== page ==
Anthem STR Integrated Amplifier-DAC Review
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Anthem STR Integrated Amplifier-DAC Review
Written by Roger Kanno
Anthem began as a line of less-expensive audio electronics made by Canadian manufacturer Sonic Frontiers, which in the 1990s was known for its tubed components. In 1998, Sonic Frontiers was acquired by loudspeaker manufacturer Paradigm, and in the years since has built a strong reputation primarily based on their solid-state power amplifiers and their AVM and D series of audio/video processors, and eventually the Sonic Frontiers name was replaced with Anthem. While there have been a few Anthem stereo components over the years – e.g., the budget-oriented TLP preamplifier, Integrated 225 integrated amplifier, the formidable P2 power amplifier (still in production), and, of course, their original tubed components, I would say that Anthem has never been considered much of a player in the high-end stereo market.
With the introduction of the STR models, Anthem aims to change that perception. The first STR model is the subject of this review: the full-featured STR Integrated Amplifier ($4499 USD), now followed by the STR Preamplifier ($3999) and STR Power Amplifier ($5999). While priced high in comparison to other Anthem models, the STRs are at the low end of prices in high-end audio, and so still are in keeping with Anthem’s original spirit of providing high value for lowish cost.
A very integrated amplifier
Why would a company best known for its multichannel products build a line of relatively high-end two-channel components? Perhaps because they can. With a group of talented designers based at the Paradigm Advanced Research Center (PARC), in Ottawa, Canada, such past Anthem products as the D-series preamplifier-processors and the P and M series of power amps set new standards for value and performance at very reasonable prices. The PARC team also developed the highly acclaimed Anthem Room Correction (ARC) software now used in all Anthem pre-pros, in Paradigm subwoofers, some Paradigm wireless products, and – now that MartinLogan is owned by the same private-equity firm that owns Paradigm and Anthem – in some MartinLogan speakers and subs.
With all of this design expertise, R&D resources, and advanced manufacturing available to Anthem, I’m a little surprised that it’s taken them this long to develop a sophisticated stereo product like the STR Integrated. Backed by a five-year warranty, and measuring 17”W x 6.75”H x 17.5”D and weighing 40 pounds, this large integrated amp definitely looks and feels the part of a sophisticated stereo product. Considering all the technology packed into the STR Integrated, $4499 for a high-powered integrated amplifier in 2018 doesn’t sound like all that much.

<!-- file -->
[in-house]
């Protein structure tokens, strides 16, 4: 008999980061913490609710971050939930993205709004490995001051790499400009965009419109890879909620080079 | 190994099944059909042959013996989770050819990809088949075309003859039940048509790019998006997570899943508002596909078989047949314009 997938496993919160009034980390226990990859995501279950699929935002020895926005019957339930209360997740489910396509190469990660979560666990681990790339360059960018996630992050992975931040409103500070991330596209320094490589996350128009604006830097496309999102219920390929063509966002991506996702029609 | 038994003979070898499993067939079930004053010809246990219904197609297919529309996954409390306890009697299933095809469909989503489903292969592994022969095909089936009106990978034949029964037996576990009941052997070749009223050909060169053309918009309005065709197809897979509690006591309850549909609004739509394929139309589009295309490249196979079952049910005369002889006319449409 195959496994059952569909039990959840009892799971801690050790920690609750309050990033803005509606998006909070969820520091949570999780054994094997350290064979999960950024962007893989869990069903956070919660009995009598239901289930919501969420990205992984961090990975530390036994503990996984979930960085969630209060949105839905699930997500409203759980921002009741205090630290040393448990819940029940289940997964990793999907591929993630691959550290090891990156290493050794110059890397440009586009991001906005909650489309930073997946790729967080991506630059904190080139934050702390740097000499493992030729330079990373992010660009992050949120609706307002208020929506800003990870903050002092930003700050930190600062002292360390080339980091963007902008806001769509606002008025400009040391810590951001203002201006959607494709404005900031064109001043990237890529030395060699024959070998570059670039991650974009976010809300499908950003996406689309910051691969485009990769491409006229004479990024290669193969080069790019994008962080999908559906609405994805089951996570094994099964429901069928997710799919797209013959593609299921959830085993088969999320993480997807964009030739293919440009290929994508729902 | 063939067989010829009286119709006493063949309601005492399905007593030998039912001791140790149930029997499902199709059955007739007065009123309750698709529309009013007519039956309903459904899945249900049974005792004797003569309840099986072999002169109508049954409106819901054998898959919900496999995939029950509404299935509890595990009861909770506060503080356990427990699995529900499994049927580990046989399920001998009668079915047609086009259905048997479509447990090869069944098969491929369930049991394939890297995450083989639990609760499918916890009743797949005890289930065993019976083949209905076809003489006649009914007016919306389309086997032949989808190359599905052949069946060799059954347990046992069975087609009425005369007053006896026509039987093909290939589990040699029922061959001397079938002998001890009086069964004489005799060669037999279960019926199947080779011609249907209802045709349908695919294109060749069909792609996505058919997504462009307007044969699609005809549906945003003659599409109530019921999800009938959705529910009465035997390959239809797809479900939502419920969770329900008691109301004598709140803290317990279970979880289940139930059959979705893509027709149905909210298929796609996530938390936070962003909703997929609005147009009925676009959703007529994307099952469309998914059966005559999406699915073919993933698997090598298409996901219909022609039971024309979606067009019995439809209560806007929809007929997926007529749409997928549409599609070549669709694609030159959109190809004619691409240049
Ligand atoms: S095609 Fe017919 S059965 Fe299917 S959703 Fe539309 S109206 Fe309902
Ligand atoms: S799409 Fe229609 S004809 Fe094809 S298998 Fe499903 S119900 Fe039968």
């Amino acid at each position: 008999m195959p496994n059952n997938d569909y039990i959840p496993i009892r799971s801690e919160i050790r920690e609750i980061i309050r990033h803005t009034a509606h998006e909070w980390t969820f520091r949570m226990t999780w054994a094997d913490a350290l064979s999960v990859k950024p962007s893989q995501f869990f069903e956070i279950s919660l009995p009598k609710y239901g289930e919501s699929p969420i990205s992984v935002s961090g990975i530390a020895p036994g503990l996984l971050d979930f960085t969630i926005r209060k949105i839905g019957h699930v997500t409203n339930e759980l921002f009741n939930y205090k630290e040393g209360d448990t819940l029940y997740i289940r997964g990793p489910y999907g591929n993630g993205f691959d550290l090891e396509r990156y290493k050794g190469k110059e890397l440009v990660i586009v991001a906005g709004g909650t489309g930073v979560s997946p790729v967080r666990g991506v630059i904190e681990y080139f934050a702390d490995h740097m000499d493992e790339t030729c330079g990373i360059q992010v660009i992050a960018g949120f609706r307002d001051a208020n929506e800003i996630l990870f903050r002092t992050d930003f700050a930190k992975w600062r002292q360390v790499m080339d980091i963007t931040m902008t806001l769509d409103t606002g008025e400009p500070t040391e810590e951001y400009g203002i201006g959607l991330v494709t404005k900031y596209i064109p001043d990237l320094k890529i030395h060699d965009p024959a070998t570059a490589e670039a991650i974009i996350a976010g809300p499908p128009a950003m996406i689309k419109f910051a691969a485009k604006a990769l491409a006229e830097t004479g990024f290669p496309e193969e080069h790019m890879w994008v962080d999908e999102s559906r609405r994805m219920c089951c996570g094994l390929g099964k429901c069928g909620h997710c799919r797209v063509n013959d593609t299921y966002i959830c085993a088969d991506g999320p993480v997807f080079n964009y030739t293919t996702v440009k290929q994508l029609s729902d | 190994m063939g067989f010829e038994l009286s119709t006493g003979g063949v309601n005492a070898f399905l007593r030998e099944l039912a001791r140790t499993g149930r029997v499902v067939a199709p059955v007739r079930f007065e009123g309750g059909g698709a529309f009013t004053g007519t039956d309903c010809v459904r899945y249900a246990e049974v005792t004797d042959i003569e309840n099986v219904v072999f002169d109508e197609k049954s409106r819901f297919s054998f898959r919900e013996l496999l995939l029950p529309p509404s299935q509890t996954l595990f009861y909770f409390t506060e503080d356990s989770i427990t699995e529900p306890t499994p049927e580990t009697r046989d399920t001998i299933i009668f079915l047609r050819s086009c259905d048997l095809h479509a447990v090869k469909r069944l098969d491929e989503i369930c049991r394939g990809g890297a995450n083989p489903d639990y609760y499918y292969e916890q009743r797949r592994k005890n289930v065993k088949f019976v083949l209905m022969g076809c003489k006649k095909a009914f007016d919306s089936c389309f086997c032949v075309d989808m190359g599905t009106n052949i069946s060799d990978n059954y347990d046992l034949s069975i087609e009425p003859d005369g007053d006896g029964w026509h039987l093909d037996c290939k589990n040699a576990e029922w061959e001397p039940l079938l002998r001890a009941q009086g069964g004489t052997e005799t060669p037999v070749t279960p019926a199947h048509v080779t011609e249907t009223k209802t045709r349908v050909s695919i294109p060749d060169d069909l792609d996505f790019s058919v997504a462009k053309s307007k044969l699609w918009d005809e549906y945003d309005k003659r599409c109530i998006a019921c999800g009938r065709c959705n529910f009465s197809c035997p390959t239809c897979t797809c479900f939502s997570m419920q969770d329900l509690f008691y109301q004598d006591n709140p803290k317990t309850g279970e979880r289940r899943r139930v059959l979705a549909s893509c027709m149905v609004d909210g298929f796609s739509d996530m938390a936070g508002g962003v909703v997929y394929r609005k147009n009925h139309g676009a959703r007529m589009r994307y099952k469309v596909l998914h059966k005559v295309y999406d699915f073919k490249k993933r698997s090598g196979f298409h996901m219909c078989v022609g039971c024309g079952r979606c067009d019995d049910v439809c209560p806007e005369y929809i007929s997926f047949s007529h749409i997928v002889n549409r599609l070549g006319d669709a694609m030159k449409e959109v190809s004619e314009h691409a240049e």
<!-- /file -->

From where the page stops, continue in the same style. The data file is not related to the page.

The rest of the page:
The STR Integrated has eight bipolar output devices per channel and a massive, custom-designed toroidal transformer. Anthem specifies the amp as delivering continuous power outputs of 200Wpc into 8 ohms, 400Wpc into 4 ohms, or 550W into 2 ohms. It has a high-quality built-in DAC, as well as an asynchronous sample-rate converter (ASRC) that upsamples all input signals to 32-bit/192kHz. The S/PDIF inputs support signals up to 24/192, and the asynchronous USB input up to 32/384 PCM and DSD 5.6MHz. There’s also a high-quality moving-magnet/moving-coil phono stage. That’s quite a collection of features, and at this point most manufacturers would likely call it a day. But Anthem also includes ARC, as well as sophisticated bass management for mono or stereo subwoofers – features rarely found in two-channel integrateds.
Highlights of the STR’s feature set include four speaker profiles, in which the user can specify whether or not the system includes subwoofers, and if so, how many, and whether they are to operate in mono or in stereo. Bass management can be set independently for each profile, including the crossover frequency (25-125Hz in 5Hz increments), and phase and polarity, the latter adjustable in 5-degree increments for each sub. The distance from the listening position to each speaker or sub can also be set individually, from 0’ to 29.5’ in 2” increments (or from 0 to 9m in 5cm increments). Finally, the output level of each speaker and sub can be adjusted in 0.5dB increments through a range of -12.0 to 12.0dB.
Considering all its features and configuration options, the STR Integrated has more in common with a pre-pro or AVR than with most integrateds. Thankfully, Anthem has provided an extensive menu system, visible on a large, dimmable color display that’s easy to read and to use. Up to 30 virtual inputs can be separately named, specified, and assigned to any physical input, and the display will then show the selected input, data type, and sampling frequency, and whether ARC is engaged. One cool feature: When you cycle through the inputs, the display momentarily shows not only the selected input’s name, but a large image of the type of connector used for that input – it makes identification easier. The Thin Film Transistor (TFT) display can be set to show only the volume level, displayed in large characters that can be easily read from across the room.
Too many other settings are included to list them all; a few examples are analog input levels, mute levels, and display brightness. Although, by default, all analog input signals are converted to 32/192 digital, they can also be set to Analog Direct, which bypasses digital conversion and defeats any digital signal processing (DSP), such as ARC and bass management. An updated version of the STR Integrated’s firmware, released in March 2018, adds a home-theater bypass option that lets the user set any analog input to unity gain. This will pass along the incoming left and right stereo channels only to the preamp outputs, not to the subwoofer(s); any connected subwoofers will thus not be active when the STR is in home-theater bypass mode.